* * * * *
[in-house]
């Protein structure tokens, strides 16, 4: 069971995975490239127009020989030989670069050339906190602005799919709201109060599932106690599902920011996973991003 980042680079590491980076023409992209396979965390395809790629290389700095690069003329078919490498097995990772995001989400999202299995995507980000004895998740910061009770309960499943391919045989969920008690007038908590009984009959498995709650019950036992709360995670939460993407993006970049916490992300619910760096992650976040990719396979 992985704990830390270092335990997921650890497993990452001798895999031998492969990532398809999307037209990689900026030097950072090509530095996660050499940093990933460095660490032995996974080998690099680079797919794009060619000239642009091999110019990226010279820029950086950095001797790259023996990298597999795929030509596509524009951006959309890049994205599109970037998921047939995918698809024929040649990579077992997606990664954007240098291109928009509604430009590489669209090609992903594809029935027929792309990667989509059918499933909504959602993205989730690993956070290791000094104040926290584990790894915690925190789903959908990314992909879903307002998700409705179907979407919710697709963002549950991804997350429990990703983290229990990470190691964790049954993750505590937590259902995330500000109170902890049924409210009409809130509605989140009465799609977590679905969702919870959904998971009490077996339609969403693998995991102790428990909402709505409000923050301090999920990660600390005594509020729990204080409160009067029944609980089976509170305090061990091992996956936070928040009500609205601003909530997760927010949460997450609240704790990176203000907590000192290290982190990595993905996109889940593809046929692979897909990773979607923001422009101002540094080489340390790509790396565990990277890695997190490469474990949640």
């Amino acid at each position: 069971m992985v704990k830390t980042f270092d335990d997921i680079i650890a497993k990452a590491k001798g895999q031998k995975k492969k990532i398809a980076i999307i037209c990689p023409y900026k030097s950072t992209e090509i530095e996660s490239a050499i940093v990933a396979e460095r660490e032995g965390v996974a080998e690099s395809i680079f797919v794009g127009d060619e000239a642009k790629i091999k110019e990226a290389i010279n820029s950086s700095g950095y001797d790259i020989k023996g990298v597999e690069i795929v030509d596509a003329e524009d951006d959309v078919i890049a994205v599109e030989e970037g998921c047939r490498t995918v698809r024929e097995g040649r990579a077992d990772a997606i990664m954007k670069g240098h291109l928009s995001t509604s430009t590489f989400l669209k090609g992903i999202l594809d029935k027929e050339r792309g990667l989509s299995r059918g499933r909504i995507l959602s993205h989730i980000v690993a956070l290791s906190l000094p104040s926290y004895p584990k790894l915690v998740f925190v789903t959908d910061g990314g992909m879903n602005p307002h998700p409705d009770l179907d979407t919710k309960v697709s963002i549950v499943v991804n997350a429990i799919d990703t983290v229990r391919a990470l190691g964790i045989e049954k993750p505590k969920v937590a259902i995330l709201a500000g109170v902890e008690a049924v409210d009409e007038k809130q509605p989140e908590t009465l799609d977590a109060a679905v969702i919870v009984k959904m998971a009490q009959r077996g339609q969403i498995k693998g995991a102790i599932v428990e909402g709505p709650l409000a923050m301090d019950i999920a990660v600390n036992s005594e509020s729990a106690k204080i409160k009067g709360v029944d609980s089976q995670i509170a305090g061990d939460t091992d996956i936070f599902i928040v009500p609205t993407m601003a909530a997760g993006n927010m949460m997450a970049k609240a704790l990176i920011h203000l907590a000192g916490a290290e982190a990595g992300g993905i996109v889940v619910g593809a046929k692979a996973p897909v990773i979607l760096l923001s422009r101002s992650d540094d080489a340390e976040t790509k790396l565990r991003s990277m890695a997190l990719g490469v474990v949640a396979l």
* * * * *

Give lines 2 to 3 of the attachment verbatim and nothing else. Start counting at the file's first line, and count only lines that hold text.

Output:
């Protein structure tokens, strides 16, 4: 069971995975490239127009020989030989670069050339906190602005799919709201109060599932106690599902920011996973991003 980042680079590491980076023409992209396979965390395809790629290389700095690069003329078919490498097995990772995001989400999202299995995507980000004895998740910061009770309960499943391919045989969920008690007038908590009984009959498995709650019950036992709360995670939460993407993006970049916490992300619910760096992650976040990719396979 992985704990830390270092335990997921650890497993990452001798895999031998492969990532398809999307037209990689900026030097950072090509530095996660050499940093990933460095660490032995996974080998690099680079797919794009060619000239642009091999110019990226010279820029950086950095001797790259023996990298597999795929030509596509524009951006959309890049994205599109970037998921047939995918698809024929040649990579077992997606990664954007240098291109928009509604430009590489669209090609992903594809029935027929792309990667989509059918499933909504959602993205989730690993956070290791000094104040926290584990790894915690925190789903959908990314992909879903307002998700409705179907979407919710697709963002549950991804997350429990990703983290229990990470190691964790049954993750505590937590259902995330500000109170902890049924409210009409809130509605989140009465799609977590679905969702919870959904998971009490077996339609969403693998995991102790428990909402709505409000923050301090999920990660600390005594509020729990204080409160009067029944609980089976509170305090061990091992996956936070928040009500609205601003909530997760927010949460997450609240704790990176203000907590000192290290982190990595993905996109889940593809046929692979897909990773979607923001422009101002540094080489340390790509790396565990990277890695997190490469474990949640």
């Amino acid at each position: 069971m992985v704990k830390t980042f270092d335990d997921i680079i650890a497993k990452a590491k001798g895999q031998k995975k492969k990532i398809a980076i999307i037209c990689p023409y900026k030097s950072t992209e090509i530095e996660s490239a050499i940093v990933a396979e460095r660490e032995g965390v996974a080998e690099s395809i680079f797919v794009g127009d060619e000239a642009k790629i091999k110019e990226a290389i010279n820029s950086s700095g950095y001797d790259i020989k023996g990298v597999e690069i795929v030509d596509a003329e524009d951006d959309v078919i890049a994205v599109e030989e970037g998921c047939r490498t995918v698809r024929e097995g040649r990579a077992d990772a997606i990664m954007k670069g240098h291109l928009s995001t509604s430009t590489f989400l669209k090609g992903i999202l594809d029935k027929e050339r792309g990667l989509s299995r059918g499933r909504i995507l959602s993205h989730i980000v690993a956070l290791s906190l000094p104040s926290y004895p584990k790894l915690v998740f925190v789903t959908d910061g990314g992909m879903n602005p307002h998700p409705d009770l179907d979407t919710k309960v697709s963002i549950v499943v991804n997350a429990i799919d990703t983290v229990r391919a990470l190691g964790i045989e049954k993750p505590k969920v937590a259902i995330l709201a500000g109170v902890e008690a049924v409210d009409e007038k809130q509605p989140e908590t009465l799609d977590a109060a679905v969702i919870v009984k959904m998971a009490q009959r077996g339609q969403i498995k693998g995991a102790i599932v428990e909402g709505p709650l409000a923050m301090d019950i999920a990660v600390n036992s005594e509020s729990a106690k204080i409160k009067g709360v029944d609980s089976q995670i509170a305090g061990d939460t091992d996956i936070f599902i928040v009500p609205t993407m601003a909530a997760g993006n927010m949460m997450a970049k609240a704790l990176i920011h203000l907590a000192g916490a290290e982190a990595g992300g993905i996109v889940v619910g593809a046929k692979a996973p897909v990773i979607l760096l923001s422009r101002s992650d540094d080489a340390e976040t790509k790396l565990r991003s990277m890695a997190l990719g490469v474990v949640a396979l």